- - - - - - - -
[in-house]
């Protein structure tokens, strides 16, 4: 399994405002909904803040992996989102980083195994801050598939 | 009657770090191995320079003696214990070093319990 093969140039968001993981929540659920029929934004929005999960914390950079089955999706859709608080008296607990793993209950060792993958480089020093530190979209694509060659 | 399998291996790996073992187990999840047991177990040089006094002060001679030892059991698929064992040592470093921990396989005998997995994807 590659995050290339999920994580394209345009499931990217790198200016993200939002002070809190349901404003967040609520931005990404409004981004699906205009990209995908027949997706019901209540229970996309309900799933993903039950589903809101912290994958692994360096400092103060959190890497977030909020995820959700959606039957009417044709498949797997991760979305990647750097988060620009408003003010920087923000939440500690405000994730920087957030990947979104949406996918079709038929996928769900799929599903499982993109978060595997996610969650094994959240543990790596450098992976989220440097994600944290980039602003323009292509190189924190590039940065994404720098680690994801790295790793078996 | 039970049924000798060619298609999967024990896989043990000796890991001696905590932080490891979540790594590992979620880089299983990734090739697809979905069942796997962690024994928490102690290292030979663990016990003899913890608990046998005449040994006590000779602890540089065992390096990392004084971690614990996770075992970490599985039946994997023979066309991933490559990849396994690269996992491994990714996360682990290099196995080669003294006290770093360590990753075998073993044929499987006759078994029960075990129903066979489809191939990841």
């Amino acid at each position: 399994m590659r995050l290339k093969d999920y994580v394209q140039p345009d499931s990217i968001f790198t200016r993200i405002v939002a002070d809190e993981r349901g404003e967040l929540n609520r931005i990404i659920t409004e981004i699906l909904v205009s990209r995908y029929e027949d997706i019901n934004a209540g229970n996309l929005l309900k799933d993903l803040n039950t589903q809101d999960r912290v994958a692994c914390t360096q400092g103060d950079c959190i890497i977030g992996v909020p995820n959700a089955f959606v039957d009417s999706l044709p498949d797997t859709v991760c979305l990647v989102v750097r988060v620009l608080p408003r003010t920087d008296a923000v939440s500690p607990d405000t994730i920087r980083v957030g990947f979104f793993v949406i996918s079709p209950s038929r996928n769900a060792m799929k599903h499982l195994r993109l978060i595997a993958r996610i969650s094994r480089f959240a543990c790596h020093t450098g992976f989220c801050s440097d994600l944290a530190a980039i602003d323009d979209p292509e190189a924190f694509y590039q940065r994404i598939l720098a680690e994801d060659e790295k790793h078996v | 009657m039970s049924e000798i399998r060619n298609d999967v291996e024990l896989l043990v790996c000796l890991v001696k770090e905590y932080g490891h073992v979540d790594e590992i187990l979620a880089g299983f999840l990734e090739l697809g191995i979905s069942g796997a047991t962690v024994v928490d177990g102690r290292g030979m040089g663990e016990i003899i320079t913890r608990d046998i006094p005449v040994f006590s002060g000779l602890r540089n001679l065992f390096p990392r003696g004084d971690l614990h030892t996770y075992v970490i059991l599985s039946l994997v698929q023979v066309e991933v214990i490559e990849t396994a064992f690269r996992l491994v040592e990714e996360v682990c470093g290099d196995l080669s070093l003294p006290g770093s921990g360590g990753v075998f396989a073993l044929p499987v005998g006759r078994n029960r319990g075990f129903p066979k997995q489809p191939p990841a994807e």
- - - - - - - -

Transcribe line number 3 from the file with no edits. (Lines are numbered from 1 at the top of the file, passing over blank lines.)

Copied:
């Amino acid at each position: 399994m590659r995050l290339k093969d999920y994580v394209q140039p345009d499931s990217i968001f790198t200016r993200i405002v939002a002070d809190e993981r349901g404003e967040l929540n609520r931005i990404i659920t409004e981004i699906l909904v205009s990209r995908y029929e027949d997706i019901n934004a209540g229970n996309l929005l309900k799933d993903l803040n039950t589903q809101d999960r912290v994958a692994c914390t360096q400092g103060d950079c959190i890497i977030g992996v909020p995820n959700a089955f959606v039957d009417s999706l044709p498949d797997t859709v991760c979305l990647v989102v750097r988060v620009l608080p408003r003010t920087d008296a923000v939440s500690p607990d405000t994730i920087r980083v957030g990947f979104f793993v949406i996918s079709p209950s038929r996928n769900a060792m799929k599903h499982l195994r993109l978060i595997a993958r996610i969650s094994r480089f959240a543990c790596h020093t450098g992976f989220c801050s440097d994600l944290a530190a980039i602003d323009d979209p292509e190189a924190f694509y590039q940065r994404i598939l720098a680690e994801d060659e790295k790793h078996v | 009657m039970s049924e000798i399998r060619n298609d999967v291996e024990l896989l043990v790996c000796l890991v001696k770090e905590y932080g490891h073992v979540d790594e590992i187990l979620a880089g299983f999840l990734e090739l697809g191995i979905s069942g796997a047991t962690v024994v928490d177990g102690r290292g030979m040089g663990e016990i003899i320079t913890r608990d046998i006094p005449v040994f006590s002060g000779l602890r540089n001679l065992f390096p990392r003696g004084d971690l614990h030892t996770y075992v970490i059991l599985s039946l994997v698929q023979v066309e991933v214990i490559e990849t396994a064992f690269r996992l491994v040592e990714e996360v682990c470093g290099d196995l080669s070093l003294p006290g770093s921990g360590g990753v075998f396989a073993l044929p499987v005998g006759r078994n029960r319990g075990f129903p066979k997995q489809p191939p990841a994807e």